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Latest Alaska news, sports, business and entertainment at 5:20 p.m. AKDT

Latest Alaska news, sports, business and entertainment at 5:20 p.m. AKDT
Published: Jul. 8, 2020 at 3:23 AM AKDT
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CAPSIZED BOAT

1 person dies, 2 rescued after boat capsizes near Homer

HOMER, Alaska (AP) — Officials say one person died and two others were rescued after their boat capsized near Homer. Harbor officials say a 14-foot skiff carrying three people overturned near Gull Island in the mouth of a bay popular for salmon dipnetting. Harbormaster Bryan Hawkins says tide currents and winds can make traveling in the area dangerous. The Homer News reports that boats in the area responded to the scene. Lt. Ryan Browning of the Homer Police Department confirmed the one man who was taken to a hospital later died.

FAIR CANCELED

Kenai Peninsula Fair canceled due to coronavirus concerns

KENAI, Alaska (AP) — The Kenai Peninsula Fair scheduled for Aug. 14-16 has been canceled due to safety concerns surrounding the coronavirus pandemic, its board of directors announced on Facebook. The Peninsula Clarion reported Monday that the annual fair in Ninilchik, about 187 miles away from Anchorage, will resume in 2021. While the board voted unanimously to cancel the fair this year, the rodeo that traditionally happens in conjunction operates independently and is scheduled to continue. The board’s president, Jim Stearns, stressed that a major consideration was an outbreak in Seward, where cases have doubled in the last month.

RAVNAIR-BANKRUPTCY SALE

RavnAir Group begins selling planes as part of auction

ANCHORAGE, Alaska (AP) — Alaska aviation companies bought dozens of planes sold at auction by RavnAir Group, three months after the regional carrier filed for federal bankruptcy protection. Alaska's Energy Desk reports the company, at auction Tuesday, sold planes to Grant Aviation, Yute Commuter Service, Wright Air Service and ACE Air Cargo. The auction was expected to continue Wednesday with the company’s largest planes and operating certificates. A federal bankruptcy judge still must approve the winning bids. RavnAir Group, in seeking bankruptcy protection, cited a steep drop in bookings and revenue associated with the coronavirus pandemic.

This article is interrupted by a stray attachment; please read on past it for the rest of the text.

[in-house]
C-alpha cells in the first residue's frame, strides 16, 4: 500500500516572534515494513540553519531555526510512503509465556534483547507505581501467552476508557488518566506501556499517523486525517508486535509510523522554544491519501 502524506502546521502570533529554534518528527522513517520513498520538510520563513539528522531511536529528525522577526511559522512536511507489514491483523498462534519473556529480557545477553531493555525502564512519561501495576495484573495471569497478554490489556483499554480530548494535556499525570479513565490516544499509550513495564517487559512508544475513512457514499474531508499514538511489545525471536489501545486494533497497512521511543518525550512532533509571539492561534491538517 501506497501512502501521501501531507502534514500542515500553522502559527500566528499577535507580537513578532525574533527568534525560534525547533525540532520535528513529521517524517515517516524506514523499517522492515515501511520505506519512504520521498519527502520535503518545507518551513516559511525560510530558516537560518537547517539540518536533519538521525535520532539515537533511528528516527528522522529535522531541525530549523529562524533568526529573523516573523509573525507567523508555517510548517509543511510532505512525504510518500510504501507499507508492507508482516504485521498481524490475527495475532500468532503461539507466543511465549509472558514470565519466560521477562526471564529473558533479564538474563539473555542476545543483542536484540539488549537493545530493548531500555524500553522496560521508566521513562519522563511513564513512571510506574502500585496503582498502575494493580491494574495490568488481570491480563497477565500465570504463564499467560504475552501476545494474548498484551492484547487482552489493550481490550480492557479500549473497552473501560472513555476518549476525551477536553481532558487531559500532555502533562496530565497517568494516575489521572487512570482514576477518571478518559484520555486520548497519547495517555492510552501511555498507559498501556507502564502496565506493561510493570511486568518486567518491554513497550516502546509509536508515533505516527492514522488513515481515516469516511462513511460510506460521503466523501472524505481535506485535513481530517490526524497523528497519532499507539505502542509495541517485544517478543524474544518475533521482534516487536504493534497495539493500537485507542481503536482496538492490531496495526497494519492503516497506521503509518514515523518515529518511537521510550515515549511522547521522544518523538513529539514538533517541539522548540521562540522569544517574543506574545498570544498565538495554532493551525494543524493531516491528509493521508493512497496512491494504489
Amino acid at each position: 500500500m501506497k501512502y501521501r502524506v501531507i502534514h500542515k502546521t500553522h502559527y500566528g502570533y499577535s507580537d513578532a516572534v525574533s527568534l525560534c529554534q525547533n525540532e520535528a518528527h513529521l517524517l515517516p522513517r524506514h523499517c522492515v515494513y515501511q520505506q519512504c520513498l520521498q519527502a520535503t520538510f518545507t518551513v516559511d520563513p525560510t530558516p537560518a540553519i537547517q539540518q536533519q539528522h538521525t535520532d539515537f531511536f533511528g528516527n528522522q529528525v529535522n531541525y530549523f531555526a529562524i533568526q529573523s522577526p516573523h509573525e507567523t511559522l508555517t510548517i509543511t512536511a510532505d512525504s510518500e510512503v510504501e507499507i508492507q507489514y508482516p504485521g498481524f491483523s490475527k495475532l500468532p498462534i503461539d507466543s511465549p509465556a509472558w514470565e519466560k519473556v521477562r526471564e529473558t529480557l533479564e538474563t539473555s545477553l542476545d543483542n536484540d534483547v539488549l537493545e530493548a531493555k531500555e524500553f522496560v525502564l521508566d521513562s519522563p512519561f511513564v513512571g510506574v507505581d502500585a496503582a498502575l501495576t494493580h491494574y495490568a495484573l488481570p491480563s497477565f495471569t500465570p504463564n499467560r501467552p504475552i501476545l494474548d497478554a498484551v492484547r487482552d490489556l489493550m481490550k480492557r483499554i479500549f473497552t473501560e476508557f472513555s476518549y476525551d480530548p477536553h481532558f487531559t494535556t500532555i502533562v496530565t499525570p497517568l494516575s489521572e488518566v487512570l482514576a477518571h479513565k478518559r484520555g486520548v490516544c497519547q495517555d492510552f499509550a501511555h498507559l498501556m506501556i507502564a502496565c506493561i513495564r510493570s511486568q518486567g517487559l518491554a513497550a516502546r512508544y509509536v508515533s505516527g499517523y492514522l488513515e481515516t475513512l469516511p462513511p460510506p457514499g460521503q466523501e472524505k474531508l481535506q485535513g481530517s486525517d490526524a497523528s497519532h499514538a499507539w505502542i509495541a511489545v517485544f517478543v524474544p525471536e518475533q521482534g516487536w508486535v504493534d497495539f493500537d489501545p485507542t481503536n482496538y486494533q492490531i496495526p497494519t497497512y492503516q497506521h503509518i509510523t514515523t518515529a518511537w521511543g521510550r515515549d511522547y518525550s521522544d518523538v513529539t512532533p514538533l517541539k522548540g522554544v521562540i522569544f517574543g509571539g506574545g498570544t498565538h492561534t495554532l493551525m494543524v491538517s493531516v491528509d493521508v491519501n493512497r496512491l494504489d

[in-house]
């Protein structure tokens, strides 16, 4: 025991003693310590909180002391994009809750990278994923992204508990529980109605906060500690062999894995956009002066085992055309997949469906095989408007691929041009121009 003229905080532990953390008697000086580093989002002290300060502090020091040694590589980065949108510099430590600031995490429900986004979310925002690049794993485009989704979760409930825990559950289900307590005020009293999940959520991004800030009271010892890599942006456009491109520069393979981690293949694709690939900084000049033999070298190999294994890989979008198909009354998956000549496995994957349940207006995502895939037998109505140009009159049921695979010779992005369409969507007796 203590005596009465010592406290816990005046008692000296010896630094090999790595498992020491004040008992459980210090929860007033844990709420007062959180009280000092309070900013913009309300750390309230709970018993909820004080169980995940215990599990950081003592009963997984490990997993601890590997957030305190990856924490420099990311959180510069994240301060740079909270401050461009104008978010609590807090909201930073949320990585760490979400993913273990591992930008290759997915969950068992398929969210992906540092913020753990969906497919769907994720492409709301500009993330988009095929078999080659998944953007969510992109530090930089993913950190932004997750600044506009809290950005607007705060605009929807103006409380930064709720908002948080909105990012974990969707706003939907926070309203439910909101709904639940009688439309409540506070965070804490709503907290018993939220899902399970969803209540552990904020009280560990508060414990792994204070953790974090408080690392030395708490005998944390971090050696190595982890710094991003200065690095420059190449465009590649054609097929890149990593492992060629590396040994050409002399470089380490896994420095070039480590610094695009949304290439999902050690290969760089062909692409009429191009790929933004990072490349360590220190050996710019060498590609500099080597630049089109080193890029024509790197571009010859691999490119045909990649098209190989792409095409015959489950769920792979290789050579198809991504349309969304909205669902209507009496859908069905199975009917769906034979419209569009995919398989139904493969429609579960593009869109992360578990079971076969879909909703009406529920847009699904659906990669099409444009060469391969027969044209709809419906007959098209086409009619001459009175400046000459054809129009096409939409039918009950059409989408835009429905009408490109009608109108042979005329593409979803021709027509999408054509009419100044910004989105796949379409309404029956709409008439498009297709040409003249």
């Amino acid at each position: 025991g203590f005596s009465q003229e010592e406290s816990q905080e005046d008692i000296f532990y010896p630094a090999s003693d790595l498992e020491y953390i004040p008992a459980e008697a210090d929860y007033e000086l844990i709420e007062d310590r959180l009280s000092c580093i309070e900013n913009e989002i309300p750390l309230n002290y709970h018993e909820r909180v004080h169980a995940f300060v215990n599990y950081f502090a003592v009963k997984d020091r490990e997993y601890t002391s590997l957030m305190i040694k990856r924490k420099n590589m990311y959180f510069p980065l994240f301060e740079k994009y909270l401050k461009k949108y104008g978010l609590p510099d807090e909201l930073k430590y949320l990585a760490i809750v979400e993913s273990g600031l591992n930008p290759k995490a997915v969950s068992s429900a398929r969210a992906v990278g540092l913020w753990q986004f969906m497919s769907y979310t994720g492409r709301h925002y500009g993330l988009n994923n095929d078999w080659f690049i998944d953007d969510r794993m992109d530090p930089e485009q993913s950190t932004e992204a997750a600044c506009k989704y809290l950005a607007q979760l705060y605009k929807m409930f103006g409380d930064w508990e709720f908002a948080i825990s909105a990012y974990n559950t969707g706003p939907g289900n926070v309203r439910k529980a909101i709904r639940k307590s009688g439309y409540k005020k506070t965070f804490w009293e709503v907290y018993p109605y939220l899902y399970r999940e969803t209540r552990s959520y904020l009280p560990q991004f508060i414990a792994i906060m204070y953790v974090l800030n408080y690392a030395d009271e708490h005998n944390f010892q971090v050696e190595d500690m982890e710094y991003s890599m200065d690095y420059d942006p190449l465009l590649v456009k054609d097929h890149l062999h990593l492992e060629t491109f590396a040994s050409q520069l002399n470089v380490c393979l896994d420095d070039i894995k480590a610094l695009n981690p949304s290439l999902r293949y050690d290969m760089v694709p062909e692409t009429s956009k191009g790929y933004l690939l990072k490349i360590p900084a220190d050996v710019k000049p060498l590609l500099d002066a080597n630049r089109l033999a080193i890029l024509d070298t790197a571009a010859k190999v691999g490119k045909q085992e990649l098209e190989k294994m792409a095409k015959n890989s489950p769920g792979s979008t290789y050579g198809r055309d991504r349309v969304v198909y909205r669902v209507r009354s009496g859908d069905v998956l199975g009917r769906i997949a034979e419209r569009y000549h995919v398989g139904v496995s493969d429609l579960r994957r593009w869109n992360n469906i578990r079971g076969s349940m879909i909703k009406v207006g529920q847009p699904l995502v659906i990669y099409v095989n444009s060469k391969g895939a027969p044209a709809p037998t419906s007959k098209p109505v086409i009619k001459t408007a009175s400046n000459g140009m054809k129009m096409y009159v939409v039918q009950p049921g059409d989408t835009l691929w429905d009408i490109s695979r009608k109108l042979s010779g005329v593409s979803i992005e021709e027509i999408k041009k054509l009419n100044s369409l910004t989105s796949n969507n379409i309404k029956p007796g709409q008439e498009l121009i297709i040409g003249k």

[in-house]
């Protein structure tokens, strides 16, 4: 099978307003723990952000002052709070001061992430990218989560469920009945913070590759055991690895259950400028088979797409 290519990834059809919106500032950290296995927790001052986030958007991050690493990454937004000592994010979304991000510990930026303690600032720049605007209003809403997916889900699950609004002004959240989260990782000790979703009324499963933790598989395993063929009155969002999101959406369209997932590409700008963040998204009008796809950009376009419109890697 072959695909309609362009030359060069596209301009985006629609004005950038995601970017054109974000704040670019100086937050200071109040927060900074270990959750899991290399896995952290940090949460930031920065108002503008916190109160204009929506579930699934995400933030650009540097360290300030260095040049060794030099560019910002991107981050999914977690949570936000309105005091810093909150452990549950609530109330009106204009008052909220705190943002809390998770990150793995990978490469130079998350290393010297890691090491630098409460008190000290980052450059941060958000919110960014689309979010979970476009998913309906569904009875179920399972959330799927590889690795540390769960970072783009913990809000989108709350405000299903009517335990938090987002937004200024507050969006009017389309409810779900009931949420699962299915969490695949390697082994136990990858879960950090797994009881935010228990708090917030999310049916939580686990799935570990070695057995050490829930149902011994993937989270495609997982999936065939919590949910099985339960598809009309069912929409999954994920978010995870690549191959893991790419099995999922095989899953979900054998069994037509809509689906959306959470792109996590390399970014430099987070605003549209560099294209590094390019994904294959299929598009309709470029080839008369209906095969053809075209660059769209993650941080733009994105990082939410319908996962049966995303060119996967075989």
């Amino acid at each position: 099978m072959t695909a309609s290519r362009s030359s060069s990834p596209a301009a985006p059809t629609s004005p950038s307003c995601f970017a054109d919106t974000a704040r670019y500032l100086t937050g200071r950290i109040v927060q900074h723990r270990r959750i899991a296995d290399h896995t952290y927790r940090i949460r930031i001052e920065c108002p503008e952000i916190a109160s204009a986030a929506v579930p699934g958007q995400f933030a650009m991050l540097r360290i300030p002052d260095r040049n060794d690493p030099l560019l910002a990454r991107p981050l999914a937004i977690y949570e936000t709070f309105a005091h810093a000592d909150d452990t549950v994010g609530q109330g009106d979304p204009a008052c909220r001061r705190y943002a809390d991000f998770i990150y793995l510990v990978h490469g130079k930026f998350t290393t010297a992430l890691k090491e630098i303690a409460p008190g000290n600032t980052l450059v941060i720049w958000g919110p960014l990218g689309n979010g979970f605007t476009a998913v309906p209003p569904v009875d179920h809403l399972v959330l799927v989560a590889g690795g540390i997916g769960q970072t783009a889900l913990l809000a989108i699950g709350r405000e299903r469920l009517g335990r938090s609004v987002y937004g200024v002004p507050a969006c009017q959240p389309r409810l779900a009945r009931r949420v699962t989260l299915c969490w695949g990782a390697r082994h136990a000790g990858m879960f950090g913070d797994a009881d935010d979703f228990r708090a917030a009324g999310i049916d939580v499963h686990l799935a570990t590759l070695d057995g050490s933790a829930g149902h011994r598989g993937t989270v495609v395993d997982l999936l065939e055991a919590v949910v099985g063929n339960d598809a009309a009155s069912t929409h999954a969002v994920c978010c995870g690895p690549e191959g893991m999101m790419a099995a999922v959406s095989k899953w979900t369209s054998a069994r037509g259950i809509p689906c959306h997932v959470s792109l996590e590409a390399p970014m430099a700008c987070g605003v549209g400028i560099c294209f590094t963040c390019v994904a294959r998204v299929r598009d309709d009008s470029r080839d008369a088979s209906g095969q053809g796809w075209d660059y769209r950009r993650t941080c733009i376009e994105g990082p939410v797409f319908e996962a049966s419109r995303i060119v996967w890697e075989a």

EQUAL RIGHTS ORDINANCE

Alaska city approves draft of wide-ranging equal rights law

KETCHIKAN, Alaska (AP) — An Alaska city council has approved a draft ordinance to protect equal rights for residents covering a range of personal, cultural and social circumstances. The Ketchikan Daily News reported the first reading of an equal rights ordinance that passed last Thursday would prohibit discrimination based on factors including ethnicity, national origin, religion and marital status. The ordinance would also protect citizens from discrimination stemming from disability, sexual orientation, gender identity and expression. Ketchikan Mayor Bob Sivertsen says the ordinance could be amended and updated as new information arises. The proposal is scheduled for a second reading July 16.

VIRUS OUTBREAK-VILLAGE TESTS

Coronavirus tests in Alaska village do not find new cases

BETHEL, Alaska (AP) — Alaska health officials say all residents in a small community who submitted to coronavirus testing have shown negative results, although not everyone agreed to testing. The results come less than a month after the village’s first case emerged. KYUK-AM reported the Yukon-Kuskokwim Health Corp. found there were no new cases of the virus in the tests conducted in Napaskiak. A Napaskiak resident tested positive for COVID-19 on June 15, while a second person tested positive soon after. The corporation conducted additional tests from June 26 to July 1 and announced Monday that all of those test results were negative.

TRIBES-CORONAVIRUS RELIEF FUNDING

Judge halts virus relief funding for Alaska Native firms

FLAGSTAFF, Ariz. (AP) — A federal judge has put the brakes on federal coronavirus relief funding for Alaska Native corporations for now. The decision Tuesday stems from lawsuits that several tribes filed against the Treasury Department seeking to keep the corporations from getting a share of $8 billion set aside for tribes. U.S. District Judge Amit Mehta in Washington, D.C., ruled against the tribes late last month. But he says he wrestled with the decision, and it deserves a closer look before a higher court. He granted a request from the tribal plaintiffs to halt funding for the corporations while his decision is appealed. He has given the tribes until July 14 to challenge it.